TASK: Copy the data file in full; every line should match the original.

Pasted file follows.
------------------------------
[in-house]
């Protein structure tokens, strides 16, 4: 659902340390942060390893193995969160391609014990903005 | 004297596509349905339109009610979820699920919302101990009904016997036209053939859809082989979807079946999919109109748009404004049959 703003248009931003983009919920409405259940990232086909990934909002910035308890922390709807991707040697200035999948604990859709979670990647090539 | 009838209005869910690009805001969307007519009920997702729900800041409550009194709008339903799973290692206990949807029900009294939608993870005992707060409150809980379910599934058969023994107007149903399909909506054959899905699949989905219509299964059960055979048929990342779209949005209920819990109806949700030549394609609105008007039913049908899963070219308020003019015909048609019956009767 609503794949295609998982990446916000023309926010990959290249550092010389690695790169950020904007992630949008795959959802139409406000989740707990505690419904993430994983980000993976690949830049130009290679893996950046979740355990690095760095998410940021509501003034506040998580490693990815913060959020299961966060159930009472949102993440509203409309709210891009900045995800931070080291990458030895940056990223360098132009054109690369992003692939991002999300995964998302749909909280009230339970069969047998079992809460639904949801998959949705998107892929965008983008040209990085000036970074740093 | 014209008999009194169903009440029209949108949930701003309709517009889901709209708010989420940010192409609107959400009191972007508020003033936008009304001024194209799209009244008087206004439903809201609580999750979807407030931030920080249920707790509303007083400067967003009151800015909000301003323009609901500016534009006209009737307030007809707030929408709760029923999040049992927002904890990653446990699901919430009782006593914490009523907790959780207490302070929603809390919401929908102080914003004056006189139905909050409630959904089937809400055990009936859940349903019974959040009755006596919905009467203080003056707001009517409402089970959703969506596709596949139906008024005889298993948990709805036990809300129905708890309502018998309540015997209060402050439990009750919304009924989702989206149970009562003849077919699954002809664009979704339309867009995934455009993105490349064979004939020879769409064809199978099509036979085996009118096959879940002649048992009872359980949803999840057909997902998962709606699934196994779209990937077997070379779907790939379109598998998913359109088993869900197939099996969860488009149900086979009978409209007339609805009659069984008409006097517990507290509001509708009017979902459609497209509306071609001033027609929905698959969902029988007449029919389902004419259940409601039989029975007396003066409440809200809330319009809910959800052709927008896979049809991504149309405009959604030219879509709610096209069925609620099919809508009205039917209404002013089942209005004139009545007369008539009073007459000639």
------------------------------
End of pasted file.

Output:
[in-house]
């Protein structure tokens, strides 16, 4: 659902340390942060390893193995969160391609014990903005 | 004297596509349905339109009610979820699920919302101990009904016997036209053939859809082989979807079946999919109109748009404004049959 703003248009931003983009919920409405259940990232086909990934909002910035308890922390709807991707040697200035999948604990859709979670990647090539 | 009838209005869910690009805001969307007519009920997702729900800041409550009194709008339903799973290692206990949807029900009294939608993870005992707060409150809980379910599934058969023994107007149903399909909506054959899905699949989905219509299964059960055979048929990342779209949005209920819990109806949700030549394609609105008007039913049908899963070219308020003019015909048609019956009767 609503794949295609998982990446916000023309926010990959290249550092010389690695790169950020904007992630949008795959959802139409406000989740707990505690419904993430994983980000993976690949830049130009290679893996950046979740355990690095760095998410940021509501003034506040998580490693990815913060959020299961966060159930009472949102993440509203409309709210891009900045995800931070080291990458030895940056990223360098132009054109690369992003692939991002999300995964998302749909909280009230339970069969047998079992809460639904949801998959949705998107892929965008983008040209990085000036970074740093 | 014209008999009194169903009440029209949108949930701003309709517009889901709209708010989420940010192409609107959400009191972007508020003033936008009304001024194209799209009244008087206004439903809201609580999750979807407030931030920080249920707790509303007083400067967003009151800015909000301003323009609901500016534009006209009737307030007809707030929408709760029923999040049992927002904890990653446990699901919430009782006593914490009523907790959780207490302070929603809390919401929908102080914003004056006189139905909050409630959904089937809400055990009936859940349903019974959040009755006596919905009467203080003056707001009517409402089970959703969506596709596949139906008024005889298993948990709805036990809300129905708890309502018998309540015997209060402050439990009750919304009924989702989206149970009562003849077919699954002809664009979704339309867009995934455009993105490349064979004939020879769409064809199978099509036979085996009118096959879940002649048992009872359980949803999840057909997902998962709606699934196994779209990937077997070379779907790939379109598998998913359109088993869900197939099996969860488009149900086979009978409209007339609805009659069984008409006097517990507290509001509708009017979902459609497209509306071609001033027609929905698959969902029988007449029919389902004419259940409601039989029975007396003066409440809200809330319009809910959800052709927008896979049809991504149309405009959604030219879509709610096209069925609620099919809508009205039917209404002013089942209005004139009545007369008539009073007459000639």